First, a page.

Selldorf Architects has collaborated with Hauser & Wirth on its spaces internationally since the founding of the gallery in 1992. In each location, the goal is always to create strong, well-proportioned spaces that place art at the forefront of the visitor’s experience. Selldorf’s latest project with Hauser & Wirth on West 22nd Street in Chelsea is the first purpose-built, ground-up building for the gallery. Beautifully and subtly articulated, variously scaled volumes of space throughout the 36,000 square foot structure feature natural light and flexible configurations. Permanent site-specific artist interventions throughout the building – including in stairways, elevators, and other public spaces – embody Hauser & Wirth’s commitment to the importance of engaging with art and artists.
West Chelsea has seen tremendous growth in the last decade. West 22nd Street retains several original red-brick buildings that speak to the district’s history as a place of industry and production. Seeking to present a contextual and sensitive attitude to this highly distinctive, historic context while still creating forward-looking architecture, Selldorf Architects has given 542 West 22nd Street a contemporary masonry façade. Its dark grey palette is comprised of concrete blocks and zinc panels, punctuated by large glazed openings offering views out of and into the building. The concrete blocks are sustainably sourced and incorporate recycled waste glass and aggregate.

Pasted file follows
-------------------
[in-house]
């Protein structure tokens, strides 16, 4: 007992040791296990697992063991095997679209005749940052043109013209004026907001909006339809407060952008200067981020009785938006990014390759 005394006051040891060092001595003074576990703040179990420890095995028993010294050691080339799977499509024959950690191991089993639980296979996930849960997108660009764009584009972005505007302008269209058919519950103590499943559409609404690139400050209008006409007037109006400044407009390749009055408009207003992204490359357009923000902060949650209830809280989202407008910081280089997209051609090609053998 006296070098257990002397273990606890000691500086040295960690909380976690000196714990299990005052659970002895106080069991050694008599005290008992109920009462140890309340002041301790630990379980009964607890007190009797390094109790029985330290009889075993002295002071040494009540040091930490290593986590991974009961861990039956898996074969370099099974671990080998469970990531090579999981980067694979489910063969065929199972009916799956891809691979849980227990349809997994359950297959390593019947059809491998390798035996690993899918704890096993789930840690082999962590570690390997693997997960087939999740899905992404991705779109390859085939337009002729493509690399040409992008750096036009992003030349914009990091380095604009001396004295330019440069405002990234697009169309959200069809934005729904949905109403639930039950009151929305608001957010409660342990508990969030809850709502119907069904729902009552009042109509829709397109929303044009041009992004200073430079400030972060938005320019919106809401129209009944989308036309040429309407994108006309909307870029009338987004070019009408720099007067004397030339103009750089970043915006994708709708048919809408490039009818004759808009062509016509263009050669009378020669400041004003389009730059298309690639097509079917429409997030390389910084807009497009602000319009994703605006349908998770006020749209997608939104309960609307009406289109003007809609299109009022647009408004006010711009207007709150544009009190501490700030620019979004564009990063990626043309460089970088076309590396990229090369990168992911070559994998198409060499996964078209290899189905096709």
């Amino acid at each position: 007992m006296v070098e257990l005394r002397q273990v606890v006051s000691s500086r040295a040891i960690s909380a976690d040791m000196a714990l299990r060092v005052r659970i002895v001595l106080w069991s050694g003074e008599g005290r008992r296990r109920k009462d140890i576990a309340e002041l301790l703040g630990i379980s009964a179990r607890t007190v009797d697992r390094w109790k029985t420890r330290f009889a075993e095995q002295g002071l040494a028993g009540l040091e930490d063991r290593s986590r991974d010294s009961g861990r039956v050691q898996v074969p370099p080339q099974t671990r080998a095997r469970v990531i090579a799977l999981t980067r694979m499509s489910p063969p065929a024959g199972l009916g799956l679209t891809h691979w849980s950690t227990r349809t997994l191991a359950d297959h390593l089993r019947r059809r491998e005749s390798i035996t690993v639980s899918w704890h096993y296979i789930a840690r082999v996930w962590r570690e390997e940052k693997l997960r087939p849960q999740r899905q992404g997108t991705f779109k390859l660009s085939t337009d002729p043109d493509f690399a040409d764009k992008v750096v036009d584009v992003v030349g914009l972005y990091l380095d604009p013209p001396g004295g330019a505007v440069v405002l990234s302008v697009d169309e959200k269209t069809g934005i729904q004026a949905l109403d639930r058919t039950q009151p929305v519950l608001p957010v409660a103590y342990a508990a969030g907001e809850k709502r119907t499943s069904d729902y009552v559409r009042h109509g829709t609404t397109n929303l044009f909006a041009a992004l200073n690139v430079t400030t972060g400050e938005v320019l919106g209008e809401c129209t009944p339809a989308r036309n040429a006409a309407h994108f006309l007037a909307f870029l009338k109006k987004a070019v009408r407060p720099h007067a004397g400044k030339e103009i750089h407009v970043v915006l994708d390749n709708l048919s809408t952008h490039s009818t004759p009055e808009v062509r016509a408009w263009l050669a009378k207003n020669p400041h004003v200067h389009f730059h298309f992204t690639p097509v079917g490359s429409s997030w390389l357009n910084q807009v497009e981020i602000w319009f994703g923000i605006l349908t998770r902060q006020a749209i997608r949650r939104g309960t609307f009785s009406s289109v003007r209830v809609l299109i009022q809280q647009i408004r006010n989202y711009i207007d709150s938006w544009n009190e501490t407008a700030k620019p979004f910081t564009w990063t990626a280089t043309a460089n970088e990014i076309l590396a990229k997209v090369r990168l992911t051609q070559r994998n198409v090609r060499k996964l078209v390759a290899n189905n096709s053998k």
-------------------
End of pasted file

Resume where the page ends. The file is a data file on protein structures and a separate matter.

Inside, large column-free spaces provide flexibility for a wide range of installation approaches. Careful detailing in the galleries distinguishes their atmosphere from the typical contemporary art warehouse vocabulary. Polished concrete floors and white plaster walls throughout are designed to create an unobtrusive setting that foregrounds the art on view. The ground floor and second floor spaces that front West 22nd Street feature sixteen-foot and twelve-foot tall glass doors, respectively, that fold away completely, opening the façade up to further engage the public with the art on view. To accommodate the exhibition of exceptionally large works of art, another 18-foot high, column-free and clerestoried gallery on the fifth floor has a large glazed roof hatch that enables works to be craned into the building from the street. Here an expansively scaled ten-foot square picture window provides another sightline into and out of the gallery. In addition to exhibition space, the second floor includes a multi-purpose bar and event space, which will be host artist talks and other public programs and gatherings. Private offices and showrooms occupy the third and fourth levels.